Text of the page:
August 2012 Archives
I'm a bit nostalgic today. 40 years ago, on August 24, 1972, my Dad finally got the permit to build Dry Creek Vineyard at the corner of Dry Creek Road and Lambert Bridge Road. At the time, I was just 9 years old and preoccupied with making friends in the new town we'd just moved to called Healdsburg. I recall being mostly focused on Barbies and Batman - not on some silly winery. However, the now iconic photo of me turning over that first shovel full of dirt with Dad looking on is truly emblematic of our winery 40 years later. I'm the President now and Dad is enjoying his retirement, albeit with one eye still on the family business. I know he's proud of our success - the winery is doing well despite some of the economic land mines that we know are out there. The wines have never been better and with our winemaker Tim Bell on board, future vintages are in very good hands. I feel really positive about our business for the rest of 2012 and beyond.
So positive, in fact, that we are going to take a day off! Yep, that's right -the entire DCV crew is heading up to Lake Sonoma today for an afternoon of barbecuing, water skiing and good old fashioned family fun. We are actually CLOSING our doors for the day - a first for us on a non-holiday. I figure, what better way to celebrate our 40th than with our winery family and the dedicated employees who have helped make this business possible.
So let's raise a glass to Dry Creek Vineyard and say Happy Birthday - forty never felt so fabulous!
This time of year, something remarkable is happening in the vineyards that surround my house. It's when the grapes begin to change color - the official term is Veraison, pronounced (Vay-ray-zoN). This exciting time signals that harvest is just a few short weeks away. And it also tells me that my winemaker will soon be pulling his hair out and losing sleep - but that's another story....
Veraison is a viticulture (grape-growing) term meaning "the onset of ripening." The phrase is originally French (isn't everything in wine culture?) but has been adopted into English use. The official definition of Veraison (or at least the one that was on the internet when I Googled the word) is "the change in color of the grape berries." That's a nice definition and all but it really doesn't paint the entire picture.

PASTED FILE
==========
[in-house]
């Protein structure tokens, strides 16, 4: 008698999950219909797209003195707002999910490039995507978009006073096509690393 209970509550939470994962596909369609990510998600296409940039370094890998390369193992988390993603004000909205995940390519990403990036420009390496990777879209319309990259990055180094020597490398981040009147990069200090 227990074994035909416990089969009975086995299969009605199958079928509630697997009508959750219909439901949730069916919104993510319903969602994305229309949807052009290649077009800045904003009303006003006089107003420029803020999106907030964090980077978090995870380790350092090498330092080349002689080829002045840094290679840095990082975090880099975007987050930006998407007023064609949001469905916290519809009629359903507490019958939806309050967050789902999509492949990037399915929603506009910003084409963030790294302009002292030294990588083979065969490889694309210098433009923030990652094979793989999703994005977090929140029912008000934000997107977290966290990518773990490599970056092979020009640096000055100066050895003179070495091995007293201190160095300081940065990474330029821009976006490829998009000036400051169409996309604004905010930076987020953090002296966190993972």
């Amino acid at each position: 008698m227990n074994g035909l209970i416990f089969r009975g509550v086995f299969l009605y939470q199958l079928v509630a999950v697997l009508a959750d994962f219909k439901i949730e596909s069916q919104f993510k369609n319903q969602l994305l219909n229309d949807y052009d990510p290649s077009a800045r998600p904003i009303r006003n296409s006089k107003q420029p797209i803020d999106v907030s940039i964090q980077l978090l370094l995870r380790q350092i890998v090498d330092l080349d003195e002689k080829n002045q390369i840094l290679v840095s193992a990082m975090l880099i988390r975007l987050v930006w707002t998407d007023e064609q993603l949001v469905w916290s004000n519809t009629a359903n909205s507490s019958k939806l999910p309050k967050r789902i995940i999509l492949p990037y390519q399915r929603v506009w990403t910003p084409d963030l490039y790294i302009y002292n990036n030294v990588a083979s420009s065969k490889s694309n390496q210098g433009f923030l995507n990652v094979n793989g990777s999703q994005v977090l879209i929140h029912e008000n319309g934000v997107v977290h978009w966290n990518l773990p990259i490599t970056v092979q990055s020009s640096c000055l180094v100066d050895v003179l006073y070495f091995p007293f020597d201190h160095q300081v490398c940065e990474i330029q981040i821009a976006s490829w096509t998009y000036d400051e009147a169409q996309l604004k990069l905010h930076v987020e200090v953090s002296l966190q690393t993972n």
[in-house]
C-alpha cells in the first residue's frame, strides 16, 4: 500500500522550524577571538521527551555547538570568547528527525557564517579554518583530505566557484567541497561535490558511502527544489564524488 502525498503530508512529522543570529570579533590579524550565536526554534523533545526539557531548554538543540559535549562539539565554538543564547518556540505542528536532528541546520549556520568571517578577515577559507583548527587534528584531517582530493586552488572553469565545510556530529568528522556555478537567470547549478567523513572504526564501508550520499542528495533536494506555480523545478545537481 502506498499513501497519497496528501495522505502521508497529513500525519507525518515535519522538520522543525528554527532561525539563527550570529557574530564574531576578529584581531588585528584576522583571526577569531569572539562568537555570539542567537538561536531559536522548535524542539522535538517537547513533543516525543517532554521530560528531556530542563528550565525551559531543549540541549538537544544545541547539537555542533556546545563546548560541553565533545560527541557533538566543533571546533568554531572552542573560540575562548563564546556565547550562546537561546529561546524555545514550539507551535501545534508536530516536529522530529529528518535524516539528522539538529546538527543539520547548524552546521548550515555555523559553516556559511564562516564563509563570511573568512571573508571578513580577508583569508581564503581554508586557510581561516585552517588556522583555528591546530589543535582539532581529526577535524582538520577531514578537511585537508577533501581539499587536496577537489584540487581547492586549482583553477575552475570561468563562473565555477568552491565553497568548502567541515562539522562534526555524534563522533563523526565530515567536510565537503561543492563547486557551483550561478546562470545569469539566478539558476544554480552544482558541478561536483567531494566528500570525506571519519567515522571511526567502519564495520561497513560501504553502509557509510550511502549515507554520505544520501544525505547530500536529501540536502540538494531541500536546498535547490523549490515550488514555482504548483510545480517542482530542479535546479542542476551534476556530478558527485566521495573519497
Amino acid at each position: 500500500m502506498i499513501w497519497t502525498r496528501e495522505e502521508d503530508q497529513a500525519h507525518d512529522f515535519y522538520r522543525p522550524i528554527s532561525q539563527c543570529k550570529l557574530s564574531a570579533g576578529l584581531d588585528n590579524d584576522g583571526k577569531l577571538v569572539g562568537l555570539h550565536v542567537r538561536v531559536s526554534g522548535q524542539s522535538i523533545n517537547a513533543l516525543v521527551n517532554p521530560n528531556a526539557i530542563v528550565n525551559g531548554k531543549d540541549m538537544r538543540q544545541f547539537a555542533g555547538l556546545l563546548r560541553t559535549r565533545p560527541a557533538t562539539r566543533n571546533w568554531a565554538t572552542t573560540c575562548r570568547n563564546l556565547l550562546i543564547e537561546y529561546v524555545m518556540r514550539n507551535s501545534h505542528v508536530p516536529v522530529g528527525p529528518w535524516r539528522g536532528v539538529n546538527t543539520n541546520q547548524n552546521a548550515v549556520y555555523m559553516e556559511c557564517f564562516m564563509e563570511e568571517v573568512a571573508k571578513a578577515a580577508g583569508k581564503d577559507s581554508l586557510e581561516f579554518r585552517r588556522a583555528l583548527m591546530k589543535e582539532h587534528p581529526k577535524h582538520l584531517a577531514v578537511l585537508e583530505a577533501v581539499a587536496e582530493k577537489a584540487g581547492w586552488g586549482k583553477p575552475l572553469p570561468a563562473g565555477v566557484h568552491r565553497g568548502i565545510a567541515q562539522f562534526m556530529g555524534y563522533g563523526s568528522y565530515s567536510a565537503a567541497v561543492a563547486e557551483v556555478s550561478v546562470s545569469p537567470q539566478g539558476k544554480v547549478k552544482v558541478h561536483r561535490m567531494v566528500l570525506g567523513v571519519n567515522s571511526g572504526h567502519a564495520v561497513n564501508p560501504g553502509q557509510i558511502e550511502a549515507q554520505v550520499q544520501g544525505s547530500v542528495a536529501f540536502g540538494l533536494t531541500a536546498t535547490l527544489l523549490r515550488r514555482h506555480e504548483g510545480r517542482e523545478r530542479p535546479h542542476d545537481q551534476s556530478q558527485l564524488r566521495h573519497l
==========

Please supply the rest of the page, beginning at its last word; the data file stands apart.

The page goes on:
With the grapes changing color, it means the culmination of almost 9 months of careful vineyard cultivation. You see, to get to this point, we actually started working in the vineyards almost immediately after last year's harvest. There was the pruning and cover cropping in the early winter. Then there was the frost protection and nightly watch as new buds began to grow this past spring. And finally, this summer our vineyard team has been painstakingly working to position shoots, thin leaves and manage the canopy to ensure proper sunlight for the grapes. Plus, they've been closely monitoring to make sure the vines get enough water. Whew, that's a lot of work!
So, with the grapes going through Veraison, you can imagine how excited we all are to see that first load of grapes arrive on our door step soon. In fact, we get so excited that we like to pop a bottle of bubbly and toast the occasion. Yep, just one more excuse to drink champagne! Our winemaking team tells me we are just a couple of short weeks away from our first grapes. Later this week the first of two interns we've hired arrives from South Africa and our Dry Creek family will expand a little more.
So, please join me in raising a glass to toast another great harvest... in this case, our 41st!
This is a blog about what it's really like to be in the wine industry...so sit back, take a sip and enjoy!
A Lifetime in Wine
Top 10 Traits of the Successful Family Winery
The Dreaded Family Meeting
Board Meeting Jitters
Is the Future of the Winery in Danger?
The Case of the Overweight Bottle
Wine and Dementia
Wanted: Talented (Normal) Individual for Family Owned Winery
A Sea of Wine
The Heroes of Our Industry